I am incredibly lucky in that I was raised in a comfortable home, physically and financially. My family always had enough money, and never wanted for anything. That meant my mom never had to clip coupons, and could pick up whatever she wanted at the store. There was no worry that she couldn’t afford the items in her cart. This allows me to recognize that when I choose to be frugal, it’s not born out of necessity. If I am ever really truly struggling financially, I always have the option of reaching out to family for support. Do I want to do this? Of course not! But they will never let me fall all the way down.

There are many people however, who are not nearly as lucky. Many people really only have $30 in their bank account, and so they are frugal because they have no choice. Why do I point this out? Not to judge or shame anyone. But to bring it to light that we shouldn’t judge anyone for being frugal or not. Each person has the right to choose how they want to spend or save their money. We can be helpful and offer advice, but it’s really not our place to judge.

I think we need to be a more inclusive community. No one is perfect, so let’s not judge others for not doing something “right”. What’s right for you might not be right for me. I try to be frugal with my money because I have 3 rather expensive pets, that require frequent expensive vet visits. So I clip coupons and try to buy the brand name products whenever possible. I don’t eat out often. I don’t buy things I don’t need. I use the library. But all of this, is also born from privilege. It’s a privilege to have these three animals in my life. Not everyone would be able to afford them on a regular basis.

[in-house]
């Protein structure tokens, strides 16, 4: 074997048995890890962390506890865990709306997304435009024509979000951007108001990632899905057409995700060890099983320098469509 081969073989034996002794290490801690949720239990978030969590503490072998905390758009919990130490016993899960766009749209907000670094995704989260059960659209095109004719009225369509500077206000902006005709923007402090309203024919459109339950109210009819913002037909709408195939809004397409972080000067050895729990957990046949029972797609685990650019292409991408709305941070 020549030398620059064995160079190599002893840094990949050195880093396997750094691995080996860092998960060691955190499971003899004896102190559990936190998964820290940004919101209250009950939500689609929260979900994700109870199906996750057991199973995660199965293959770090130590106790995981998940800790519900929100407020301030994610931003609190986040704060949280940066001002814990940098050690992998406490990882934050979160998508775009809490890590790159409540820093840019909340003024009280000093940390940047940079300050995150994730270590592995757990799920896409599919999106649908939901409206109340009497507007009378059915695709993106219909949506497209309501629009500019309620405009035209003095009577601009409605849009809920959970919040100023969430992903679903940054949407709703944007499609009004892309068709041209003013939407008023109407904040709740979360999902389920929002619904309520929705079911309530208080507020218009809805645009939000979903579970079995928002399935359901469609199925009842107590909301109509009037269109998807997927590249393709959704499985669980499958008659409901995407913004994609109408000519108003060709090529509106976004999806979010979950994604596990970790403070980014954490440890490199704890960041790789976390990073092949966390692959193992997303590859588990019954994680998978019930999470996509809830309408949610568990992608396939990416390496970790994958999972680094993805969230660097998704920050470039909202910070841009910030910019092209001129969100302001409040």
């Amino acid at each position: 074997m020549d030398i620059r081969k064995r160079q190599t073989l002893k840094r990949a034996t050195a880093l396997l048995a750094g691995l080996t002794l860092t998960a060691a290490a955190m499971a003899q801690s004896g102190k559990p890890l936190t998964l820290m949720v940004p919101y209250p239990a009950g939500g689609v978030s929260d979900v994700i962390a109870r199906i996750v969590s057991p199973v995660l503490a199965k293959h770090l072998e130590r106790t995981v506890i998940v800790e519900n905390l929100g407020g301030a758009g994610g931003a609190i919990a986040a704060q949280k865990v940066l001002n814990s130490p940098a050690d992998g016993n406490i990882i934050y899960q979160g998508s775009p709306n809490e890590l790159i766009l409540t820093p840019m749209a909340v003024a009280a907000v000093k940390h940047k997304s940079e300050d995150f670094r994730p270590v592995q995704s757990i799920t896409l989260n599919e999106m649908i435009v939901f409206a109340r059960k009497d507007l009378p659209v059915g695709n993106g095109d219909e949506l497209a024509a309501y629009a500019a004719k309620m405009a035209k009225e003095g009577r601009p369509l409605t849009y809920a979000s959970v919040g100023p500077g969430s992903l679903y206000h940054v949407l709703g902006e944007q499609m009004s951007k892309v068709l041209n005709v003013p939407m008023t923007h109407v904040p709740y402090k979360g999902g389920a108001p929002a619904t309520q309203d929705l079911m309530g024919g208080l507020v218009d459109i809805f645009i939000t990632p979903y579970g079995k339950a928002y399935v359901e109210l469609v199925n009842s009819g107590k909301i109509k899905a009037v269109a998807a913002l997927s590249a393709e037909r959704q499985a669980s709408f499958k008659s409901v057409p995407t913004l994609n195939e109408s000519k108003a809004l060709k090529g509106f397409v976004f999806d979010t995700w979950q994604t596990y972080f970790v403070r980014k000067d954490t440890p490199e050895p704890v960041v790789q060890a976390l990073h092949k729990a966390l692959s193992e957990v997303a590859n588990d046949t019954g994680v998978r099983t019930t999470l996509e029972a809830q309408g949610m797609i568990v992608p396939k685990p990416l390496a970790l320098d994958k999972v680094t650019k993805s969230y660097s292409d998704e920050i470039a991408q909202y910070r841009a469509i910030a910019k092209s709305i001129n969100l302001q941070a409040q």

I recognize this is a sensitive subject for many people. So let’s just be kind to one another. Let’s just listen and help one another. You never know what someone is going through.


I don’t even know where to begin. How to I describe losing my best friend? How do I even begin to fathom a life without her?

Yesterday afternoon, my best friend passed away, after fighting cancer for the second time. She was 34 years old. She was too young. I don’t really know where to begin, how to describe to you the ache in my heart. The hole that she left.

I’m going to step away for a bit. I need to take care of myself. My heart is broken. She didn’t deserve this.